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Did you know that Memorial Day is commemorated in different ways and on different dates throughout our nation?
The observance had its beginnings during the Civil War, which is a good hint that there would not be uniformity.
More than two dozen cities and towns lay claim to being the birthplace of Memorial Day, and each had its own customs.
There is evidence that organized women’s groups in the South were decorating graves before the end of the Civil War.
Following the war, towns in the North decided it would be a good idea to honor their military dead also.
In 1868, “Decoration Day” was officially proclaimed. It was so named because the emphasis was on decorating graves of fallen soldiers.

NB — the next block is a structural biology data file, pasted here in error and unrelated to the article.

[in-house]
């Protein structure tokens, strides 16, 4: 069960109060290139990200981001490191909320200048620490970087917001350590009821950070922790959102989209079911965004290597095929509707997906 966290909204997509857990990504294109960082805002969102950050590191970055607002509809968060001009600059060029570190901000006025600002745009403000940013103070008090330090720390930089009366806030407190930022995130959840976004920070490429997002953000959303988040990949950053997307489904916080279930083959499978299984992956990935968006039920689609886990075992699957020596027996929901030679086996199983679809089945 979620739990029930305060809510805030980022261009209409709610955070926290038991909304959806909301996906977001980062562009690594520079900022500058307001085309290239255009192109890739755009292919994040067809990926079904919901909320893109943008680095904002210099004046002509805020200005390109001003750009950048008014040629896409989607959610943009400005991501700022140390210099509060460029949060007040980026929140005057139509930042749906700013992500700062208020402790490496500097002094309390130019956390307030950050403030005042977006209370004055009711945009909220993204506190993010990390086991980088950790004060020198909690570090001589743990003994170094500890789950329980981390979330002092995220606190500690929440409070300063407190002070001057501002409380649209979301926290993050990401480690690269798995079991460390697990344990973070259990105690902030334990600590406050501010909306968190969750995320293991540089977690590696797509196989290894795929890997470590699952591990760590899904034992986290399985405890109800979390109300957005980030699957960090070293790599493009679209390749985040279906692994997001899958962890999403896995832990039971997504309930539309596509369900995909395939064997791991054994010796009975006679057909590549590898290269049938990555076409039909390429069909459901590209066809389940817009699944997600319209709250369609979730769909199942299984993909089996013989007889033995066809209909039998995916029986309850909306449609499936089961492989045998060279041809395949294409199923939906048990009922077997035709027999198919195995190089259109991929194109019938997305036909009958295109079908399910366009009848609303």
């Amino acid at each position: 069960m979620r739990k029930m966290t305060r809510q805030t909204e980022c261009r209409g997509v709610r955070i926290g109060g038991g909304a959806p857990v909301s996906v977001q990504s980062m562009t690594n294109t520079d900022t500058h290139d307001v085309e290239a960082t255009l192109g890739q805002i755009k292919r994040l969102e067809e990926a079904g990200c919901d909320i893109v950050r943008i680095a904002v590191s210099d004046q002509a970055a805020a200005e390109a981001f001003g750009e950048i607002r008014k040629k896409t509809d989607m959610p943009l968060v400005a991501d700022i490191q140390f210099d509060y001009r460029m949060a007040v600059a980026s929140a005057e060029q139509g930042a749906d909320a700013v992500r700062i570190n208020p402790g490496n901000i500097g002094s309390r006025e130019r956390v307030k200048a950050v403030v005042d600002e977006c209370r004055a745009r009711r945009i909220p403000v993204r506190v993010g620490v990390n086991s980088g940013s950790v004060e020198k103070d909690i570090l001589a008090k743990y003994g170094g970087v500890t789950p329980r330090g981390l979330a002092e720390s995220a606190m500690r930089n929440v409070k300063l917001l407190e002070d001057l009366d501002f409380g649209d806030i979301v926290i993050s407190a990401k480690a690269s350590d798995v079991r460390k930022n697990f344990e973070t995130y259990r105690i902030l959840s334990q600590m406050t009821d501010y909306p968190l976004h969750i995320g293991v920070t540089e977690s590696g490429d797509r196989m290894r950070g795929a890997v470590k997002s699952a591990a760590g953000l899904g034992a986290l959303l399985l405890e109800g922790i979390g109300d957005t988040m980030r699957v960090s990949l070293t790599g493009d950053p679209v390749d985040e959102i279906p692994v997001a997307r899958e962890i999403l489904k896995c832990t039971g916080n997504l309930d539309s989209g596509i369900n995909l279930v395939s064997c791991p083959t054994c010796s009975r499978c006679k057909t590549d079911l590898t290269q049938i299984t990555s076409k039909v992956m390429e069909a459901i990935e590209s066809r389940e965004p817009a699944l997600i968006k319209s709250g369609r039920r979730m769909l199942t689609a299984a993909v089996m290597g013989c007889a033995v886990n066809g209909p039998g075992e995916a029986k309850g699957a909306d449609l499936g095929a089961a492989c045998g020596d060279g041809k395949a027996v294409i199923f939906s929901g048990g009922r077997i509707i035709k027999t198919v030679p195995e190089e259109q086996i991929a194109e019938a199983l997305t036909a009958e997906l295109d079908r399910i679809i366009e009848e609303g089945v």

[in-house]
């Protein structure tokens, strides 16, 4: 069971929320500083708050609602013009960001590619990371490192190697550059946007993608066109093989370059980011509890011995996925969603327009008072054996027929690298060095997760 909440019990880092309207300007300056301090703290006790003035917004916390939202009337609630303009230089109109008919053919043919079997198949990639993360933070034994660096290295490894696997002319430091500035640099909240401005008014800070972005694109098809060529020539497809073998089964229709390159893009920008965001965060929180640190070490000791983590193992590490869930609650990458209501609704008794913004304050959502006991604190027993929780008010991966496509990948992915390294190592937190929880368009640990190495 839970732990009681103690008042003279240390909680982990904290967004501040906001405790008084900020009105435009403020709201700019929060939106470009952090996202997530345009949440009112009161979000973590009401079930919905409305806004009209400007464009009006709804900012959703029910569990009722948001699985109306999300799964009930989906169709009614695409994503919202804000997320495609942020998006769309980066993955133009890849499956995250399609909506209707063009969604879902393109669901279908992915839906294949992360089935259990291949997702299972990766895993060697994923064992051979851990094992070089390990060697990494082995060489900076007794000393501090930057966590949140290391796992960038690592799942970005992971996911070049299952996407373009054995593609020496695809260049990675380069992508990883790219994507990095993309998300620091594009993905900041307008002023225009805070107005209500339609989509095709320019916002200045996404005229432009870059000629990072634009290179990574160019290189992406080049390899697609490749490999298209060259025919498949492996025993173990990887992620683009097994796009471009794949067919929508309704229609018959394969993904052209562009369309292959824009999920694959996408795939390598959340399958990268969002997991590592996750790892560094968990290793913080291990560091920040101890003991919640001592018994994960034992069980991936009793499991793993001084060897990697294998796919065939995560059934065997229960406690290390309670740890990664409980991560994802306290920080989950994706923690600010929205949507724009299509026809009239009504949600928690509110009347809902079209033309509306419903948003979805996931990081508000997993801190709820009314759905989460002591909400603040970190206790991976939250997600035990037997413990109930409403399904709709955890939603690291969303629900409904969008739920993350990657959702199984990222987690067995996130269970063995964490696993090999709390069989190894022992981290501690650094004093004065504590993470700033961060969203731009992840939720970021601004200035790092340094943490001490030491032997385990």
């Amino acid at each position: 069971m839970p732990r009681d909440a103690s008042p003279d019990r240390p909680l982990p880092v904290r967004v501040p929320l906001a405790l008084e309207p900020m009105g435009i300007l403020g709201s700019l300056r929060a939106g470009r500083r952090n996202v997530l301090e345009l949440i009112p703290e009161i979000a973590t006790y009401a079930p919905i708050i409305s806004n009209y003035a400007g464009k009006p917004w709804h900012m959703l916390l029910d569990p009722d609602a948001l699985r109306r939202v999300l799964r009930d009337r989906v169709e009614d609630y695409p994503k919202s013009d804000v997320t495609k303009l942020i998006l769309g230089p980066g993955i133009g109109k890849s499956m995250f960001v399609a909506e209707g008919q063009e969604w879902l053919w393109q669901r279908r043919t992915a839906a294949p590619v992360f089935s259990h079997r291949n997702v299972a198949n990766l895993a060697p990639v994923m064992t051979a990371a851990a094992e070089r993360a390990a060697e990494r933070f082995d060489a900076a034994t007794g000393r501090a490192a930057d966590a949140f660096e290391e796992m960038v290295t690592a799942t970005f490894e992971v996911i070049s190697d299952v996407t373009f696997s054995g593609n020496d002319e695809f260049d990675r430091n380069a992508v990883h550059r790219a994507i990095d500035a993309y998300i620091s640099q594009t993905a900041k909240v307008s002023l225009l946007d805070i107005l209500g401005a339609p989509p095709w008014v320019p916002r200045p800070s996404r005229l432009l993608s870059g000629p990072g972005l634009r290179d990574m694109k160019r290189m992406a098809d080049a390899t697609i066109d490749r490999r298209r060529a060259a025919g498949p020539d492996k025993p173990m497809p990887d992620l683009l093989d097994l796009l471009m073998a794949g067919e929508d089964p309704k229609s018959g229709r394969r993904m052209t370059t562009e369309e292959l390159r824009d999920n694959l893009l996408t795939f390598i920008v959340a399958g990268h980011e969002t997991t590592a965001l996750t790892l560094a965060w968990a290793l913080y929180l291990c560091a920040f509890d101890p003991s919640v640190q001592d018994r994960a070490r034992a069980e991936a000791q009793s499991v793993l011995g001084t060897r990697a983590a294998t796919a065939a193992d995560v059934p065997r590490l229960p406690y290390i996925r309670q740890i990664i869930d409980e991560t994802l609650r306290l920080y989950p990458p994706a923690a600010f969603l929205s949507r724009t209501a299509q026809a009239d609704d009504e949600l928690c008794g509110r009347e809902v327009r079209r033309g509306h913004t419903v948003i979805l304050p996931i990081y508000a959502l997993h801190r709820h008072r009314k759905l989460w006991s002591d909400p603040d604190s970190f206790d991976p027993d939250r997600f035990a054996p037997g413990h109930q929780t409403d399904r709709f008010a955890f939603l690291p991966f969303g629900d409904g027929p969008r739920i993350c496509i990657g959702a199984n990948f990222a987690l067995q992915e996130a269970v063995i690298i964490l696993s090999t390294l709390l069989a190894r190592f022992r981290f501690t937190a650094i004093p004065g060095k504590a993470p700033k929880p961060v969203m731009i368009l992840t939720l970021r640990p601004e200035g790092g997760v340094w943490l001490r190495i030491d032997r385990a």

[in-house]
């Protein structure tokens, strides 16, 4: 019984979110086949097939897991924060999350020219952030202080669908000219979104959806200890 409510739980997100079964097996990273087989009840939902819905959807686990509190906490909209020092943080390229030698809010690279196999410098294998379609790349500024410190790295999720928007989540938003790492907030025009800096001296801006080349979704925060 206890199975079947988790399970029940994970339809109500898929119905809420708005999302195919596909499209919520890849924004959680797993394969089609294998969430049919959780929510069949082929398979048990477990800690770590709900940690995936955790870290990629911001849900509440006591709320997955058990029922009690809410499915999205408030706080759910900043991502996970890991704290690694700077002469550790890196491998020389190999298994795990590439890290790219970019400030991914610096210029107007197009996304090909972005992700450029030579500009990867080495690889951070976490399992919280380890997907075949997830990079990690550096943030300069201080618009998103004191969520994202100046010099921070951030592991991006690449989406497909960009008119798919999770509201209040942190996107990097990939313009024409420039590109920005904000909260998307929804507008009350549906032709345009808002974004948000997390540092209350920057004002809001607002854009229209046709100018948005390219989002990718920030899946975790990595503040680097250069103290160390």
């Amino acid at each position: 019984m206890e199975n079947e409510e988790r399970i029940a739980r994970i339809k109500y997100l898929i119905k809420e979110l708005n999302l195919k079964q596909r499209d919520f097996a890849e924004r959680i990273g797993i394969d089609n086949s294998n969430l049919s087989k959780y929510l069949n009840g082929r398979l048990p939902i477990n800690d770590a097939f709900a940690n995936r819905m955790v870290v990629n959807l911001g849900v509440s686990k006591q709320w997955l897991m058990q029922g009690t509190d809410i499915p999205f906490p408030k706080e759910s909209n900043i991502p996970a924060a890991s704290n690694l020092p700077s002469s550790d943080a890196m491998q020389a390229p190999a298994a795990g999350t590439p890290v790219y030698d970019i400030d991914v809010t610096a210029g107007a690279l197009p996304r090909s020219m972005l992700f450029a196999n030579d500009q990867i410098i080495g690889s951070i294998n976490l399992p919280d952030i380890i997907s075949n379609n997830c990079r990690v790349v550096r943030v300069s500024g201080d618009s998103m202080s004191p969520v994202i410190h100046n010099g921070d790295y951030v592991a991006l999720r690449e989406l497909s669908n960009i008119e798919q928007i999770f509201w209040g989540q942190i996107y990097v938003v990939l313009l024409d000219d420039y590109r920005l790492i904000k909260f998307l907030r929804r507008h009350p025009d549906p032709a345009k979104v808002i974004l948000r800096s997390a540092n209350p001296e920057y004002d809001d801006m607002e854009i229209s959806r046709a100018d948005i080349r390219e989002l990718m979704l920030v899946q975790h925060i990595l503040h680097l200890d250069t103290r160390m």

By 1890, it had been adopted by all northern states. Most southern states refused to observe the national day because of lingering hostilities. They continued with their own state observances, spread throughout the year.
It wasn’t until after World War I that the South began recognizing the federal Decoration Day.
Many men from both North and South gave their lives in that war, making unification finally possible.
In 1967, approximately a century after the first Decoration Day, the name was changed to Memorial Day.
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